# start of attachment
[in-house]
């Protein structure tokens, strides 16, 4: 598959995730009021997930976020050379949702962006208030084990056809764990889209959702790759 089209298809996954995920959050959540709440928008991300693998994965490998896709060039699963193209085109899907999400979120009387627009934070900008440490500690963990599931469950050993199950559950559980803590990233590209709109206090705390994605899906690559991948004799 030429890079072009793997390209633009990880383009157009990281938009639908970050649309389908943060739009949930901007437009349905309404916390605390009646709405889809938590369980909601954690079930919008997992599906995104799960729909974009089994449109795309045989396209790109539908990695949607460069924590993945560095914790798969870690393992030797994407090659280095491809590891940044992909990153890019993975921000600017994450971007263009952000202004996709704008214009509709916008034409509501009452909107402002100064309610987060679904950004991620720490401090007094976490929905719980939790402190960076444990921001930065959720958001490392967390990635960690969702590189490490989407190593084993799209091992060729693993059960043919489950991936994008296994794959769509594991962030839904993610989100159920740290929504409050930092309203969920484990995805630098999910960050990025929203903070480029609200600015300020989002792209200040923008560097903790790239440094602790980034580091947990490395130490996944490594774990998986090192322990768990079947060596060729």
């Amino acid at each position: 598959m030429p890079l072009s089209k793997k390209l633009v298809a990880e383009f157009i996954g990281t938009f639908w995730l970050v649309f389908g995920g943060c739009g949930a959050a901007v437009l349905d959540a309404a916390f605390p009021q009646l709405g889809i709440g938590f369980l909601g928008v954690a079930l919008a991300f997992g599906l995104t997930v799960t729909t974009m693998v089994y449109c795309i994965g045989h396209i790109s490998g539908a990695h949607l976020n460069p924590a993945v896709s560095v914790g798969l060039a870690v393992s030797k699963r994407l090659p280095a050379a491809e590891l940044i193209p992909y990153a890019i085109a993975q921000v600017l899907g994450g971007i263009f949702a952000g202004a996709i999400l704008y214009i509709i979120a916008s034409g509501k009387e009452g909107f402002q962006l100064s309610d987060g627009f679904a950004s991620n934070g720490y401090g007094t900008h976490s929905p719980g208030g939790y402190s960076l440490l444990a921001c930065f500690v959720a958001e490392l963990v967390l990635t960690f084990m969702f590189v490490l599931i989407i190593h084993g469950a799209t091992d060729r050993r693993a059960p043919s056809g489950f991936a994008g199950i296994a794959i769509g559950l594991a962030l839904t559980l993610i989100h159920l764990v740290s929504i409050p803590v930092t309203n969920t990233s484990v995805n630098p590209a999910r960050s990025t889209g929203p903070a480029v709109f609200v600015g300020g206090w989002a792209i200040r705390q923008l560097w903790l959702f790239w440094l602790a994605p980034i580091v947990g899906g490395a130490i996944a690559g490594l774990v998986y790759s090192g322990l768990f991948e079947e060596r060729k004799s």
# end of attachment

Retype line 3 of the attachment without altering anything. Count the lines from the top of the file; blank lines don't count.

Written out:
């Amino acid at each position: 598959m030429p890079l072009s089209k793997k390209l633009v298809a990880e383009f157009i996954g990281t938009f639908w995730l970050v649309f389908g995920g943060c739009g949930a959050a901007v437009l349905d959540a309404a916390f605390p009021q009646l709405g889809i709440g938590f369980l909601g928008v954690a079930l919008a991300f997992g599906l995104t997930v799960t729909t974009m693998v089994y449109c795309i994965g045989h396209i790109s490998g539908a990695h949607l976020n460069p924590a993945v896709s560095v914790g798969l060039a870690v393992s030797k699963r994407l090659p280095a050379a491809e590891l940044i193209p992909y990153a890019i085109a993975q921000v600017l899907g994450g971007i263009f949702a952000g202004a996709i999400l704008y214009i509709i979120a916008s034409g509501k009387e009452g909107f402002q962006l100064s309610d987060g627009f679904a950004s991620n934070g720490y401090g007094t900008h976490s929905p719980g208030g939790y402190s960076l440490l444990a921001c930065f500690v959720a958001e490392l963990v967390l990635t960690f084990m969702f590189v490490l599931i989407i190593h084993g469950a799209t091992d060729r050993r693993a059960p043919s056809g489950f991936a994008g199950i296994a794959i769509g559950l594991a962030l839904t559980l993610i989100h159920l764990v740290s929504i409050p803590v930092t309203n969920t990233s484990v995805n630098p590209a999910r960050s990025t889209g929203p903070a480029v709109f609200v600015g300020g206090w989002a792209i200040r705390q923008l560097w903790l959702f790239w440094l602790a994605p980034i580091v947990g899906g490395a130490i996944a690559g490594l774990v998986y790759s090192g322990l768990f991948e079947e060596r060729k004799s």